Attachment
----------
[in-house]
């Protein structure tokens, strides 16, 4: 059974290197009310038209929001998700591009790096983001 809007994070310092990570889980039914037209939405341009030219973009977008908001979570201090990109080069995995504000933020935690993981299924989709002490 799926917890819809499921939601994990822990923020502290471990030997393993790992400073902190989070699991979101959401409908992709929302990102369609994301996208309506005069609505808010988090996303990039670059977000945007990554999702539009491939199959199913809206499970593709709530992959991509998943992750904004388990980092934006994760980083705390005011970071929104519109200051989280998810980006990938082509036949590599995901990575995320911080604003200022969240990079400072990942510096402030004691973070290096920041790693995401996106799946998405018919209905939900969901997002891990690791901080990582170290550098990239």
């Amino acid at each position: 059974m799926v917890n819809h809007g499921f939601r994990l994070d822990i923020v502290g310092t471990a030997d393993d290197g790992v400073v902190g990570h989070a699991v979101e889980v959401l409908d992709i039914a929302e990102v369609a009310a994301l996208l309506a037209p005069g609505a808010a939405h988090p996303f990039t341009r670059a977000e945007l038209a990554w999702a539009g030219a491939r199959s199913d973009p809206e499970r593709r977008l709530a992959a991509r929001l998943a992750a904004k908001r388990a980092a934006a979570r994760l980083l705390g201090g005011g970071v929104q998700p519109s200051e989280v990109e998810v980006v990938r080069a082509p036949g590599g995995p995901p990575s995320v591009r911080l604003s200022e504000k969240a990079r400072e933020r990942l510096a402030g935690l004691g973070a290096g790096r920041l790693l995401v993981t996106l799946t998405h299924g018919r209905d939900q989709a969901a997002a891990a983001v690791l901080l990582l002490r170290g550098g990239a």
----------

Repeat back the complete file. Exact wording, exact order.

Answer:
[in-house]
């Protein structure tokens, strides 16, 4: 059974290197009310038209929001998700591009790096983001 809007994070310092990570889980039914037209939405341009030219973009977008908001979570201090990109080069995995504000933020935690993981299924989709002490 799926917890819809499921939601994990822990923020502290471990030997393993790992400073902190989070699991979101959401409908992709929302990102369609994301996208309506005069609505808010988090996303990039670059977000945007990554999702539009491939199959199913809206499970593709709530992959991509998943992750904004388990980092934006994760980083705390005011970071929104519109200051989280998810980006990938082509036949590599995901990575995320911080604003200022969240990079400072990942510096402030004691973070290096920041790693995401996106799946998405018919209905939900969901997002891990690791901080990582170290550098990239």
């Amino acid at each position: 059974m799926v917890n819809h809007g499921f939601r994990l994070d822990i923020v502290g310092t471990a030997d393993d290197g790992v400073v902190g990570h989070a699991v979101e889980v959401l409908d992709i039914a929302e990102v369609a009310a994301l996208l309506a037209p005069g609505a808010a939405h988090p996303f990039t341009r670059a977000e945007l038209a990554w999702a539009g030219a491939r199959s199913d973009p809206e499970r593709r977008l709530a992959a991509r929001l998943a992750a904004k908001r388990a980092a934006a979570r994760l980083l705390g201090g005011g970071v929104q998700p519109s200051e989280v990109e998810v980006v990938r080069a082509p036949g590599g995995p995901p990575s995320v591009r911080l604003s200022e504000k969240a990079r400072e933020r990942l510096a402030g935690l004691g973070a290096g790096r920041l790693l995401v993981t996106l799946t998405h299924g018919r209905d939900q989709a969901a997002a891990a983001v690791l901080l990582l002490r170290g550098g990239a």